U of T Engineering team places first at the Canadian Engineering Competition

In mid-March, Dean Yip met for coffee with the team that won the 2022 Canadian Engineering Competition in the category of Senior Engineering Design. Left to right: Dean Christopher Yip, Kushagra Goel (Year 3 CompE), Ajeya Madhava Rao Vijayakumar (Year 3 MechE), Bobby Graydon (Year 4 MechE) and Karman Lochab (Year 3 ElecE). (Photo: Christopher Yip)

On March 13, four students from U of T Engineering took the top spot in the category of Senior Design at the 2022 Canadian Engineering Competition.

The championship team consisted of Kushagra Goel (Year 3 CompE), Bobby Graydon (Year 4 MechE), Karman Lochab (Year 3 ElecE) and Ajeya Madhava Rao Vijayakumar (Year 3 MechE).

“We’re all incredibly excited about our win,” says Lochab. “Competition weekend was stressful and draining so it took some time to fully digest. Now, after some well-needed rest and a lovely chat with Dean Chris Yip, we’re beginning to fully appreciate what we achieved.”

The 2022 Canadian Engineering Competition was hosted by the University of New Brunswick. This year’s competition was held virtually, with students connecting online from their home institutions across the country. The U of T Engineering team gathered in the basement of the Myhal Centre, an area specifically dedicated to student design teams.

In the Senior Design category, student teams are presented with a complex open-ended engineering design problem, and they are given only eight hours to design their solution.

Eight teams from across Canada qualified for the national competition. These teams were tasked with designing, constructing and testing an efficient mechanical energy storage system for a wind farm in New Brunswick.

The finished prototype needed to capture the energy generated over a period of one minute, store it for one minute, and then release the energy slowly over a two-minute period.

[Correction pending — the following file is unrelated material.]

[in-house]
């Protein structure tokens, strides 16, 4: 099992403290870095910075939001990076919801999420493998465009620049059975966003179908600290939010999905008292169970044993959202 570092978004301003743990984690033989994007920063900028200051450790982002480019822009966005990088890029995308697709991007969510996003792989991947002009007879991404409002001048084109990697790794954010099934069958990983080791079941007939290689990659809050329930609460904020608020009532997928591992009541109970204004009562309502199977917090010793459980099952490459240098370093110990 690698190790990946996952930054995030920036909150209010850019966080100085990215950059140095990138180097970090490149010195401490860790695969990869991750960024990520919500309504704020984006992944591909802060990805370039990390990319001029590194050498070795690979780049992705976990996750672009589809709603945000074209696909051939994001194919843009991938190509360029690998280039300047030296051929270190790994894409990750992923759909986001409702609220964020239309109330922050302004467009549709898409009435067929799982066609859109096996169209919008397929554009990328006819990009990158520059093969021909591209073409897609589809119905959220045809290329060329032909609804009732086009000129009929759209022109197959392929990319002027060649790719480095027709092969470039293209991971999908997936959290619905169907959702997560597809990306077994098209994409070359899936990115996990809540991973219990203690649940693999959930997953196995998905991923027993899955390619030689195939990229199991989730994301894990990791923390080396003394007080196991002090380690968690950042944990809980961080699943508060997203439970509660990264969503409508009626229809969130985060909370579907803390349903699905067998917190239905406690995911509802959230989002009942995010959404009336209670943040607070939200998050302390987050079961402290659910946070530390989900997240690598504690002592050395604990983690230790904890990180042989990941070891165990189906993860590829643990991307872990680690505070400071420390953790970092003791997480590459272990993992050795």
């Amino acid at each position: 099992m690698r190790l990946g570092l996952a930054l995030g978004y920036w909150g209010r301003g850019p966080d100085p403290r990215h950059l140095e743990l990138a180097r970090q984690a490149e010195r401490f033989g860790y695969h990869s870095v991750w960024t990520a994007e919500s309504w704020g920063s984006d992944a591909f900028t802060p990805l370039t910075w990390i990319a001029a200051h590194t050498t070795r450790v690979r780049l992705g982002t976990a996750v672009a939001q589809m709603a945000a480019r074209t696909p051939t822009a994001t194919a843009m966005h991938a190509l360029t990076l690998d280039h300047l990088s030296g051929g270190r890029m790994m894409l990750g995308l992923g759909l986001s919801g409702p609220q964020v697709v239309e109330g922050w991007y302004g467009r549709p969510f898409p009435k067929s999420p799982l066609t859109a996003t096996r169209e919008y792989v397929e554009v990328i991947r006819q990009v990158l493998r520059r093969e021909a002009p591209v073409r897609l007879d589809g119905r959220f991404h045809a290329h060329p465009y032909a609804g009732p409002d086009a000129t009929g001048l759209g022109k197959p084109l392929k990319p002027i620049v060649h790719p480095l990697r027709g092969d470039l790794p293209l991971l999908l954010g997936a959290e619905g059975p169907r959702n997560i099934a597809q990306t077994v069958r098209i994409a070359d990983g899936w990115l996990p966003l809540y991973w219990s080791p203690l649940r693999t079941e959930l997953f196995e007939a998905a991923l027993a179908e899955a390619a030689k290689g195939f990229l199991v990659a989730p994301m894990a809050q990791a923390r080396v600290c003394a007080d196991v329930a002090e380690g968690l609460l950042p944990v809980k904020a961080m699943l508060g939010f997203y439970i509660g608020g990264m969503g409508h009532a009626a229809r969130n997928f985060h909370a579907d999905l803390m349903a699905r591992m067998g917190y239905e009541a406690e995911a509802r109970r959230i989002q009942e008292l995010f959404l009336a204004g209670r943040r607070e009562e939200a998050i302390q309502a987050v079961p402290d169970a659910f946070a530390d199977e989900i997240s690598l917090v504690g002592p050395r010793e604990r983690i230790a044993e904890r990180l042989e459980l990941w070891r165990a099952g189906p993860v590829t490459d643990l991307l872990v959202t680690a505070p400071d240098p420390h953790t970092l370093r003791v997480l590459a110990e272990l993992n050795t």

“We were given very basic materials and tools, such as dowels, hot glue and tape,” says Goel. “We didn’t have a lot to work with: no axels for our gearbox, no spool for the rope — in fact, we didn’t have any rope. We had to make one out of thread.”

The prototype created by the U of T Engineering team included a gearbox and a tower that enabled them to hoist a weight 16 feet into the air, making use of gravitational potential energy to store what was generated by the wind farm.

The U of T Engineering team built their prototype on the bottom floor of the Myhal Centre, uploading a video of their device in operation for the judges based across Canada. (Photo: Karman Lochab)

“I think the secret to our success came from the diverse experiences and skill sets that the four of us brought to the team,” says Graydon. “We benefited from a careful and efficient distribution of tasks that we refined from our experience at the provincial level.”

Graydon was competing at CEC for the second time; in 2021, he and his sister Jenny Graydon (IndE 2T0 +PEY) formed a team that placed third in the Senior Design category.

The team’s win is reflective of the rich student experience that the U of T Engineering community has worked hard to maintain throughout the COVID-19 pandemic.

“U of T has so many great design teams — from the Concrete Toboggan Team to Blue Sky Solar Racing — where you are able to learn practical skills beyond what you get in the classroom,” says Vijayakumar. “That was absolutely critical to being successful in this competition.”

– This story was originally published on the University of Toronto’s Faculty of Applied Science and Engineering News Site on March 24, 2022 by Tyler Irving

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